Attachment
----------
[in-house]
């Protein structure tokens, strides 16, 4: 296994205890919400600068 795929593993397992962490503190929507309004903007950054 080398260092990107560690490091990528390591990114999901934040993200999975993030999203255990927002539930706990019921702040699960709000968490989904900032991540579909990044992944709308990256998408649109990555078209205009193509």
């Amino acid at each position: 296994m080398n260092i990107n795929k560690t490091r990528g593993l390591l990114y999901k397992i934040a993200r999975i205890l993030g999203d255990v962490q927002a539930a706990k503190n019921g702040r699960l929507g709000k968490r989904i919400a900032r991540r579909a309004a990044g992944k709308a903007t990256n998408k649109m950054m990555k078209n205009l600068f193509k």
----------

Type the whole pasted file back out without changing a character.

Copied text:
[in-house]
């Protein structure tokens, strides 16, 4: 296994205890919400600068 795929593993397992962490503190929507309004903007950054 080398260092990107560690490091990528390591990114999901934040993200999975993030999203255990927002539930706990019921702040699960709000968490989904900032991540579909990044992944709308990256998408649109990555078209205009193509």
């Amino acid at each position: 296994m080398n260092i990107n795929k560690t490091r990528g593993l390591l990114y999901k397992i934040a993200r999975i205890l993030g999203d255990v962490q927002a539930a706990k503190n019921g702040r699960l929507g709000k968490r989904i919400a900032r991540r579909a309004a990044g992944k709308a903007t990256n998408k649109m950054m990555k078209n205009l600068f193509k």